new microscopic device that sorts out tumors according
to specific proteins on the surfaces of malignant
tumor cells may help researchers characterize cancer
cells to better understand tumor behavior and ensure
more accurate patient treatment, says an oncology
researcher at the University of Medicine and Dentistry
of New Jersey who developed the device.
Dr. Robert Wieder, a physician/scientist at the
UMDNJ-New Jersey Medical School in Newark and a team
of researchers, developed their device to identify
different types of cells for their ability to transiently
bind to targeting molecules attached to the walls
of a device called a microfluidic channel. The channel
identifies different types of cells based on their
ability to temporarily bind with target molecules
on its walls.
"This technology does not require any special preparation
of the cells and will be ideal for characterizing
tumor cells even if only a few are available," Dr.
Wieder said. His research is published in the June
issue of the journal Clinical Chemistry.
The device was created to slow the movement of cells
in the flow channel. Researchers may now be able
to characterize the multiple cell types in a tumor
that cannot currently be characterized by researchers,
meaning cancer researchers will be able to better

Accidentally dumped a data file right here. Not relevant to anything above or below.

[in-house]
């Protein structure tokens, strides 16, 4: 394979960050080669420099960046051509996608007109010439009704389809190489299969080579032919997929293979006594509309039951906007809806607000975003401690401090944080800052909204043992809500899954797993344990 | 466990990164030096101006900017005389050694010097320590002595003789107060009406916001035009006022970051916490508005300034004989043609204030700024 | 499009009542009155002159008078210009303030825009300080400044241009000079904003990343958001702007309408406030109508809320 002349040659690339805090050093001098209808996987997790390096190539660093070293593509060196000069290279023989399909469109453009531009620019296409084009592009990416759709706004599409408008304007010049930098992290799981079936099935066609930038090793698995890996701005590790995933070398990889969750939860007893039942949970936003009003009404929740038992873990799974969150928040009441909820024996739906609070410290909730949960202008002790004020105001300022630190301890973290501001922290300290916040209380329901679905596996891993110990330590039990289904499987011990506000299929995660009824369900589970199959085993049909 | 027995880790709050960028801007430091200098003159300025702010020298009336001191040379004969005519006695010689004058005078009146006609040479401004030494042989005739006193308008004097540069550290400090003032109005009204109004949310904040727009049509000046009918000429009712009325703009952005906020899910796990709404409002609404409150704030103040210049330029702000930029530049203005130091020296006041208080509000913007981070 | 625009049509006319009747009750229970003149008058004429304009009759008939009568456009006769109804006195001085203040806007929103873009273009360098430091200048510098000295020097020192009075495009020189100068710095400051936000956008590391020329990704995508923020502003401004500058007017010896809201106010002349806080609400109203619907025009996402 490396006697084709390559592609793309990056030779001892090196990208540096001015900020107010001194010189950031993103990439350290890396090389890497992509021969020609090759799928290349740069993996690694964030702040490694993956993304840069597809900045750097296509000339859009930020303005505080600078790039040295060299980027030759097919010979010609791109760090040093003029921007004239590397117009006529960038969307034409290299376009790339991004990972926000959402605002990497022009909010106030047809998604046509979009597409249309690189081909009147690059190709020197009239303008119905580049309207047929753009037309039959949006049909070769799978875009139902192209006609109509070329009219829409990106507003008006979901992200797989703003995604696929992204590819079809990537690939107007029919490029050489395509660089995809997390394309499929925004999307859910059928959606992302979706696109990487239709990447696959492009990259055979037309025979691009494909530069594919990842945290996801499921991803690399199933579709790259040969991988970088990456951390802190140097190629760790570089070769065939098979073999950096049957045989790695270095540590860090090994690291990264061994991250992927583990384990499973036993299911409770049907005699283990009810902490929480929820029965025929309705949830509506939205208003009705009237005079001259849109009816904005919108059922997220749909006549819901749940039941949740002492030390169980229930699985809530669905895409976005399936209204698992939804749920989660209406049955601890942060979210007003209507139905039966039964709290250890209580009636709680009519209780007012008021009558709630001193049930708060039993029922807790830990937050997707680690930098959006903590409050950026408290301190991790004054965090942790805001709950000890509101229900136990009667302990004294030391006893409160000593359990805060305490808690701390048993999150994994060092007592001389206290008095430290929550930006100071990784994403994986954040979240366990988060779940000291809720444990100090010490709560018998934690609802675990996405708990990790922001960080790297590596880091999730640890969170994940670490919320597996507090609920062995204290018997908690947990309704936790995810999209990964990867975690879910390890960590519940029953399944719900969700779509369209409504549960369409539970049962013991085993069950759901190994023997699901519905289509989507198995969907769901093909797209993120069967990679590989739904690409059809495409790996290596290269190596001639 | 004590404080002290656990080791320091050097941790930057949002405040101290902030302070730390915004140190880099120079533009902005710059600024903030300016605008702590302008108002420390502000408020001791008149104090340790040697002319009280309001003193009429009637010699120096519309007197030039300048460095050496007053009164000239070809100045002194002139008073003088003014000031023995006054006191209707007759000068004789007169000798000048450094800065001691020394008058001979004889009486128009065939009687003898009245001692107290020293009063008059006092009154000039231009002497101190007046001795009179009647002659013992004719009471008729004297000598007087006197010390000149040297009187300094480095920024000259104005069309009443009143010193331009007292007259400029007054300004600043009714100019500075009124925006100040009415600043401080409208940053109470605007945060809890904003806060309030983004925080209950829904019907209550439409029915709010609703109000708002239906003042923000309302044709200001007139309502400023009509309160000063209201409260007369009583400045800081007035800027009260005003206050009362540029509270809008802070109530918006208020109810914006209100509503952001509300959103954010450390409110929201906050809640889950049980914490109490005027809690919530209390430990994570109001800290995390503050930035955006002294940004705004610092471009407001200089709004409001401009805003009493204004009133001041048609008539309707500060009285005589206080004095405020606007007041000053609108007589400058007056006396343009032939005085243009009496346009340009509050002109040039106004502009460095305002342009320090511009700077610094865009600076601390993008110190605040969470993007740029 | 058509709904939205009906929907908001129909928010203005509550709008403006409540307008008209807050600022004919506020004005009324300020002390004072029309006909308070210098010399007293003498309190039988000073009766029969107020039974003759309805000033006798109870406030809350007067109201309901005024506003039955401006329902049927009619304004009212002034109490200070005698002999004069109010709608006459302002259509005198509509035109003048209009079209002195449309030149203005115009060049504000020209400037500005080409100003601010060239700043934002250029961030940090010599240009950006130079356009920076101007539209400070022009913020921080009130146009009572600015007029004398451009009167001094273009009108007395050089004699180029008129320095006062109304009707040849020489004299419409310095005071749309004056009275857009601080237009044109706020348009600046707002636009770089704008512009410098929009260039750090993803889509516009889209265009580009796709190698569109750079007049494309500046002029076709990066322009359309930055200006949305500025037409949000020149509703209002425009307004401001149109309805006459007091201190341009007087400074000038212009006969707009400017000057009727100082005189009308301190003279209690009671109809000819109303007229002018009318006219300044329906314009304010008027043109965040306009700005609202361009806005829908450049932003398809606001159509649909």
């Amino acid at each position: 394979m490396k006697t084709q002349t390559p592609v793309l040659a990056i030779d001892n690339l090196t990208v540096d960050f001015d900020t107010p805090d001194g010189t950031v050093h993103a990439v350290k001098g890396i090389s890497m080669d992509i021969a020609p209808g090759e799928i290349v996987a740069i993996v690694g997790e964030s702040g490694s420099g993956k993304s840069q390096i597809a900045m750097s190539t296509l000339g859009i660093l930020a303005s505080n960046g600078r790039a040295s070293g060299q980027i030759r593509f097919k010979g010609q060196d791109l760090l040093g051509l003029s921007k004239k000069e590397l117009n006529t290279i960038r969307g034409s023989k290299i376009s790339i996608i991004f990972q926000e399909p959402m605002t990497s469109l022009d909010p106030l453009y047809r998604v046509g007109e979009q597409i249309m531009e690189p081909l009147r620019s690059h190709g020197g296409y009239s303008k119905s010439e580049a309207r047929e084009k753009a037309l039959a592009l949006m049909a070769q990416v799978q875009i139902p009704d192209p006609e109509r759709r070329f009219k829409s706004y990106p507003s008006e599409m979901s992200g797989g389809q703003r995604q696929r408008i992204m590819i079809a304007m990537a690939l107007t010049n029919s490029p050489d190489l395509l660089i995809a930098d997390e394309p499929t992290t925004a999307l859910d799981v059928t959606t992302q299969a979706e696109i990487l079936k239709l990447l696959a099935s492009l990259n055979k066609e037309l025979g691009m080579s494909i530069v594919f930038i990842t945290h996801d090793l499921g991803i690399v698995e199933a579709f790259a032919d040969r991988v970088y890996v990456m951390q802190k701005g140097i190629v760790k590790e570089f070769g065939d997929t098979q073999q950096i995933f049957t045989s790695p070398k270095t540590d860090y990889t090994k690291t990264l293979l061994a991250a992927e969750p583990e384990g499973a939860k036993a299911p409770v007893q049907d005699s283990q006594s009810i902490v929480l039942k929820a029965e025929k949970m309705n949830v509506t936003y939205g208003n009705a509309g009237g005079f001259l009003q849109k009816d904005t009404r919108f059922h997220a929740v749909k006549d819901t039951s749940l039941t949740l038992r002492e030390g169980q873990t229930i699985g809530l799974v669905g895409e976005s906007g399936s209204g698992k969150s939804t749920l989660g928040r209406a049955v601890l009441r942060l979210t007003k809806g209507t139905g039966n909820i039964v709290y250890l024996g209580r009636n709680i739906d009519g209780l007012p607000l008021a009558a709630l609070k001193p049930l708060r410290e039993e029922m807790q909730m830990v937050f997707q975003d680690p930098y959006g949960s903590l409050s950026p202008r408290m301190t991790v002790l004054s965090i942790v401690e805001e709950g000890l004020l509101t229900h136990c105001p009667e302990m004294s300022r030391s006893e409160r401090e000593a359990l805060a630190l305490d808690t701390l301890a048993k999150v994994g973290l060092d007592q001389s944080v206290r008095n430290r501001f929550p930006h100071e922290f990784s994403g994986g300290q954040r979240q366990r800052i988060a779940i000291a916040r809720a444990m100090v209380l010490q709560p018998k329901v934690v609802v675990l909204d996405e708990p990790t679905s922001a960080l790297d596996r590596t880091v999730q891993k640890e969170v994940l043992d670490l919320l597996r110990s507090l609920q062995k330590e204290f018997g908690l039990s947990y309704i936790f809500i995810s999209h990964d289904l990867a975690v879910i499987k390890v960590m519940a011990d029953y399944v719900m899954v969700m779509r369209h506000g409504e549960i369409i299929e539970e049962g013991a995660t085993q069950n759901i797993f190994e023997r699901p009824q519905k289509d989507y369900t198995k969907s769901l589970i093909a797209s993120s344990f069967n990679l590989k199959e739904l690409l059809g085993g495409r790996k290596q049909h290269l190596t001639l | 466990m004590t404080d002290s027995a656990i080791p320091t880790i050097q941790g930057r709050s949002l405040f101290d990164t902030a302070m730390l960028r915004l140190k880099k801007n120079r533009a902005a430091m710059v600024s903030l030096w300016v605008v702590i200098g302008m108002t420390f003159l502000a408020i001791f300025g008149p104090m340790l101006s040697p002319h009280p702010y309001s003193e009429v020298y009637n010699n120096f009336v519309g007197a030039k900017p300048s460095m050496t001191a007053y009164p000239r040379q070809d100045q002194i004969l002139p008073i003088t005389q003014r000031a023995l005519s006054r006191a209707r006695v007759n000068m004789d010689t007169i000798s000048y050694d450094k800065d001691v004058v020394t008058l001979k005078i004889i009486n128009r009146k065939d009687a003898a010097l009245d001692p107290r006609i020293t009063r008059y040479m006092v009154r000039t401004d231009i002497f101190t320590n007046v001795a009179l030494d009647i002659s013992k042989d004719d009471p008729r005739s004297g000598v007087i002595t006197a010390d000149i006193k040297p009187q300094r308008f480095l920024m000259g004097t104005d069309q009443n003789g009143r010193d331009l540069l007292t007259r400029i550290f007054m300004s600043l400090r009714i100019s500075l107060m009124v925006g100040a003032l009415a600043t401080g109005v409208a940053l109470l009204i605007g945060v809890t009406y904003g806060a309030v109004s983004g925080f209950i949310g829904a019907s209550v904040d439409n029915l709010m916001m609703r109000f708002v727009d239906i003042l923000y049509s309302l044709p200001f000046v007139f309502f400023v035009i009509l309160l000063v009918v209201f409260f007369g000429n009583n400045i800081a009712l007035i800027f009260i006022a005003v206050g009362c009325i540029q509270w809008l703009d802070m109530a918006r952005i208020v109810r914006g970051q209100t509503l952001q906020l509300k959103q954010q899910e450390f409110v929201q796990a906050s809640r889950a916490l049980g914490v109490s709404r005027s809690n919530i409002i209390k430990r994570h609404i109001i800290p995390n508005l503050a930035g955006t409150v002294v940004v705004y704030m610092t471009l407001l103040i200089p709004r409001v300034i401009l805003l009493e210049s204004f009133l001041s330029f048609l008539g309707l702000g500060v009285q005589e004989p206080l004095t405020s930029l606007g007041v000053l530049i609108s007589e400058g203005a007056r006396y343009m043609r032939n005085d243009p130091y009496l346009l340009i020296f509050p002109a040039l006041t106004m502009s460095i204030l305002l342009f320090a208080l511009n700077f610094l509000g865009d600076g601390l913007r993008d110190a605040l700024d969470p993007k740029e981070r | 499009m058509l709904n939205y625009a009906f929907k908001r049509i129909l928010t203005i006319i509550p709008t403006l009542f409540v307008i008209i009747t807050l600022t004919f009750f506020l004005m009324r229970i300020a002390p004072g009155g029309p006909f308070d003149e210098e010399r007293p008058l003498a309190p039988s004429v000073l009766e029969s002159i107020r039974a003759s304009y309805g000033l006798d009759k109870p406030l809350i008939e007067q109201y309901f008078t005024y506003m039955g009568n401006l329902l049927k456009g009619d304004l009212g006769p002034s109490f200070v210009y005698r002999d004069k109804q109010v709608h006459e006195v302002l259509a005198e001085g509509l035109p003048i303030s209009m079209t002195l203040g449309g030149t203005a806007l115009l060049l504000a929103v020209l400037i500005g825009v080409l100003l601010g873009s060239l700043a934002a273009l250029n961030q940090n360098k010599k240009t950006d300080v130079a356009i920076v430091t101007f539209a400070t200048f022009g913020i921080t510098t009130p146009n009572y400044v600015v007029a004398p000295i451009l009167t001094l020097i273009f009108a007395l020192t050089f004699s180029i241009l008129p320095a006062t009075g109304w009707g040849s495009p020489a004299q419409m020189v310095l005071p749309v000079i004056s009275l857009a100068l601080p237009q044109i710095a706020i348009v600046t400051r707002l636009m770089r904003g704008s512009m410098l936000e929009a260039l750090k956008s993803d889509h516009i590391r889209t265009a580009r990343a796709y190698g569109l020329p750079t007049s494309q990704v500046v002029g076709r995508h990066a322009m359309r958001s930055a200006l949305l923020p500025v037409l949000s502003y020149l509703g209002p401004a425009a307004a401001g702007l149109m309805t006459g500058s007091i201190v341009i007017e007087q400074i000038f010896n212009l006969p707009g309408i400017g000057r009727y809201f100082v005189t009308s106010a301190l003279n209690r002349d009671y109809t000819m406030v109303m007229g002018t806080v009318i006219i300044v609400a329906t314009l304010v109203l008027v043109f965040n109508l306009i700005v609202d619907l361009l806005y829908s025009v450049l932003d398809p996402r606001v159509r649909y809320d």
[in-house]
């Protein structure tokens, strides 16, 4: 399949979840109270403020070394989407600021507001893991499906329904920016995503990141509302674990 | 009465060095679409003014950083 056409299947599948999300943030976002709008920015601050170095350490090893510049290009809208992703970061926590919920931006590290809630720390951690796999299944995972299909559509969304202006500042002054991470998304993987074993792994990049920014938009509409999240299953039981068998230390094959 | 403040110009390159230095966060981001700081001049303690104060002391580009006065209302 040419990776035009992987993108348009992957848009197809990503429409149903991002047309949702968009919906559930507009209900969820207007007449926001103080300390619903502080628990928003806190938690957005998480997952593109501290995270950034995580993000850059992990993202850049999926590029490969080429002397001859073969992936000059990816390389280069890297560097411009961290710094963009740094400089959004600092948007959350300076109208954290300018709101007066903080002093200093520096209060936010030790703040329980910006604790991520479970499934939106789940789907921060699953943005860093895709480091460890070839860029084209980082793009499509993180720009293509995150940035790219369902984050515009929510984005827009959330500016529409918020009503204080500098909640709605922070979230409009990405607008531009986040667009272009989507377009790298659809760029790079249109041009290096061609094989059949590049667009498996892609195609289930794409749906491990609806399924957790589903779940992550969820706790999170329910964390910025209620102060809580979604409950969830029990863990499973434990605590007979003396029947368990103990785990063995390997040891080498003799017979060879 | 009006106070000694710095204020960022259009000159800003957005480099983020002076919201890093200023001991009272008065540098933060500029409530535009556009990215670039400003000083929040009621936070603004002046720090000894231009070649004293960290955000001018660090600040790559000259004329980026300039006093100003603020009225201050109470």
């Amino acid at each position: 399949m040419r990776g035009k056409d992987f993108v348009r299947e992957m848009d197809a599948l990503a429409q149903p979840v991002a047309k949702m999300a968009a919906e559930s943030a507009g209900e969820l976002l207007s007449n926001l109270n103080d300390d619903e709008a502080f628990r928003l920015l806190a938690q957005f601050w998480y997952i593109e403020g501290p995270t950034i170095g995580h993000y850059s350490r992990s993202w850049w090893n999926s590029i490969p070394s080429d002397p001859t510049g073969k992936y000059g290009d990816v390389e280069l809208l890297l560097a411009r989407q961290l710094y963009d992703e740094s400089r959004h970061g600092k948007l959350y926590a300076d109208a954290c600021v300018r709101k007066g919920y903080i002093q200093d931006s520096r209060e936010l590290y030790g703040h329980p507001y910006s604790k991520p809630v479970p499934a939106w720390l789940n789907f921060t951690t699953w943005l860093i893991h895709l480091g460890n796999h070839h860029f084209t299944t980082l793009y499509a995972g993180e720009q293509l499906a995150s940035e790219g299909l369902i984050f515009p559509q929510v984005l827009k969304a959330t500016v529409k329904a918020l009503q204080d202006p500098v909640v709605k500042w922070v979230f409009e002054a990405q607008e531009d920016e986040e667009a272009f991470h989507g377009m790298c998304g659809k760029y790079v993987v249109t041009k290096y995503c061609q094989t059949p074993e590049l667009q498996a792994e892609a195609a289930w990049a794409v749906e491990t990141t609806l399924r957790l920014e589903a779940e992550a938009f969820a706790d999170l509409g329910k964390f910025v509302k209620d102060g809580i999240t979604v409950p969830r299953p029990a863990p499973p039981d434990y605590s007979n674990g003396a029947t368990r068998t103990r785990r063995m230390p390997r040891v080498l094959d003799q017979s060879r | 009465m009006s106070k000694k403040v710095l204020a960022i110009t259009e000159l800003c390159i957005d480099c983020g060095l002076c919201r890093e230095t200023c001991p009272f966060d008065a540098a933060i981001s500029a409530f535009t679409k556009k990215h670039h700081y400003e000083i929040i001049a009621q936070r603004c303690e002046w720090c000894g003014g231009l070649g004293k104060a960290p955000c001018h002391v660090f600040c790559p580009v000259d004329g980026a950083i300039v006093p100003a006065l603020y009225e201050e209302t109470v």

understand the heterogeneity that develops in a tumor
and provide important diagnostic information that
may result in improved design of treatment for patients.
In testing their hypothesis, the researchers treated
glass microfluidic channels in such a way that enable
molecular targets, or ligands, to bind tightly to
the glass surface, even when exposed to fluids. In
the reported experiments in the journal article,
Dr. Wieder and his colleagues used a specific antibody
to a cell-surface protein found on the outer membrane
of certain types of breast cancer cells, as the targeting
Using cultured breast cancer cells, the investigators
showed that those cells expressing specific surface
proteins, called integrins, moved more slowly through
the microfluidic channels to these integrins than
did cells moving through channels coated with non-specific
proteins. Movements of cells past these two areas
of the channel were tracked using a video camera
and video tracking software that can account for
hundreds of individual cells as they move through
the various regions of the microfluidic device.
Using this detection system, Dr. Wieder and his
associates were able to eliminate the typical experimental
step of tagging or labeling the cells with an optical
marker, such as a fluorescent molecule, simplifying
the overall procedure significantly.
The researchers noted that the design of their device
should allow them to separate and characterize multiple
cell populations by using more than one targeting
ligand in a single device. The investigators believe
that their device also will work with cells isolated
directly from patient tissue samples with little,
if any, preparation other than separating a mass
of cells, such as those taken from a tumor or other
tissue sample, into its individual cells.
Contact: Tom Capezzuto